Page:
When finishing my response to F.C.’s June Jour challenge from Monday, I realized that there was a second movie that made an impression on me, though more obliquely than and not as much as Tootsie did.
I think it’s more about the timing of its release than anything else that allowed Romy and Michele’s High School Reunion to have an influence on me. The film came out in the spring of 1997, literally a couple of weeks after I sent in my RSVP (“Yes, I will attend!”) for the 10-year reunion of our high school class. I was optimistic to see my classmates again, despite being unsociable and a wallflower in high school. What’s more, I didn’t consider myself as successful as how I imagined my classmates would be at that moment, just like how Romy and Michele felt in the film. I had gainful employment like Romy did (Michele was unemployed), but I wasn’t living the glamorous life. (I wasn’t as cute as R&M were, but that’s another story.)
Unlike Romy and Michele, however, I wasn’t ready to lie about my status in life since high school. (No, R&M, you did not invent Post-It Notes.) Part of that was due to the gossip circuit in our little town, where loose lips can sink ships; it also was due to my attending my 5-year reunion, which was a rather staid, lightly-attended event, and at which I still felt shy and nervous around my classmates. But just like Romy and Michele (eventually) would, I did have a good time at our 10-year reunion. I had a terrific time, in fact: I had good conversations with my classmates, I had a couple of spins on the dance floor with one of the girls… and I told everyone about my lot in life honestly.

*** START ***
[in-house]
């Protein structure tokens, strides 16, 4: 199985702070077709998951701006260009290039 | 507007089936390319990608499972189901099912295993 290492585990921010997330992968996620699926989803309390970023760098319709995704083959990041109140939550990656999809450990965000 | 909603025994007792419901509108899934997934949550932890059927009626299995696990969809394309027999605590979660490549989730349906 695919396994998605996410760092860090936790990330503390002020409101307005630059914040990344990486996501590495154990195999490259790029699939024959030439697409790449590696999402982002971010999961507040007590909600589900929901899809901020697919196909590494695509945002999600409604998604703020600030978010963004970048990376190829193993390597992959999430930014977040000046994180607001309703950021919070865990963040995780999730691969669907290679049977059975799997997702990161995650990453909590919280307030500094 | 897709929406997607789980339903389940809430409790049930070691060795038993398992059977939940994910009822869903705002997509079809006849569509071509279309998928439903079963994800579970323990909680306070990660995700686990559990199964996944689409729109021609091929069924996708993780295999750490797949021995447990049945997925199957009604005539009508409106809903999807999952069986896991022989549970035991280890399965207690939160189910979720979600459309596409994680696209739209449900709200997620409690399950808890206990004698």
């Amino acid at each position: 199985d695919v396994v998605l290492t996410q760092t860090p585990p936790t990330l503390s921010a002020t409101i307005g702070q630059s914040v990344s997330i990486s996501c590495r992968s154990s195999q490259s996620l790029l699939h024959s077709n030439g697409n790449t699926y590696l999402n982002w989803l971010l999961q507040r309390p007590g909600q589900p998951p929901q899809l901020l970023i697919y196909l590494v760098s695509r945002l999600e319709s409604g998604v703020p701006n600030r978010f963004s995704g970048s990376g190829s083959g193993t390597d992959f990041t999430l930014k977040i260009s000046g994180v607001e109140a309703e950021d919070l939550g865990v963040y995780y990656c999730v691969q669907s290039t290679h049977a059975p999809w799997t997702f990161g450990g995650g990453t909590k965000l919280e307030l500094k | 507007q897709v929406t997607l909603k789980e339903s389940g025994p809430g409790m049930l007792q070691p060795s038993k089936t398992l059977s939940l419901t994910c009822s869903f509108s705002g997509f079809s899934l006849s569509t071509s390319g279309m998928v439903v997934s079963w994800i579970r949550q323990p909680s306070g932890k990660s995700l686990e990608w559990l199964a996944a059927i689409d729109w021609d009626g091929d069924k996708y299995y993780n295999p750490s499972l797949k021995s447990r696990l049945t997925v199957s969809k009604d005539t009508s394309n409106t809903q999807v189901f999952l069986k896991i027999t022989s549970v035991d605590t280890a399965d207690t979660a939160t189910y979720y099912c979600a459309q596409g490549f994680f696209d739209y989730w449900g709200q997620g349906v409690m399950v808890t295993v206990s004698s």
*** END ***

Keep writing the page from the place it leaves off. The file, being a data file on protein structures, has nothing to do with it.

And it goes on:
Overall, what I gained from Romy and Michele’s High School Reunion is the sense that I can still be myself, with all my quirks and sensibilities, and yet still be accepted. I didn’t lie about my lot in life, nor did I let it keep me away from the reunion. Matter of fact, that recommendation is part of an old advice piece I saw in and clipped out of the Chicago Tribune around the time I saw Romy and Michele at the theater, a clipping I still hang on to, conveniently keeping it tucked into one of my high school yearbooks. (UPDATE: Here’s that article online. Thanks, internet!) Along with the parts about representing yourself honestly and relaxing and having a good time, the clipping recommends dressing to flatter the person you are now, not what you were back then or what you’d hope to be now. It also advises that you should tell your spouse, date, etc. about the type of person you were in school, but that you don’t have to disclose about everything you are now to your classmates (apropos for me as I’ve never told any classmate about my crossdressing; again, loose lips can sink ships).
In short, Romy and Michele’s High School Reunion made me learn that reuniting with your peers from the past doesn’t have to be a nervous moment, but more of a confident, joyous time. In fact, I’ve attended every reunion our high school class has conducted (the 5th, 10th, 15th, etc.). If you’re reading this, don’t be afraid either to attend your class reunions; just be honest, be yourself, and enjoy the moment. Oh, and if you must attend only one reunion, make it the 10-year reunion, just like Romy and Michele’s reunion was; it’s not as soon as the 5-year reunion (“No, it’s too soon”) nor as late as future reunions (when your ties to your classmates begin to dissolve). Whatever the case, have a fun time!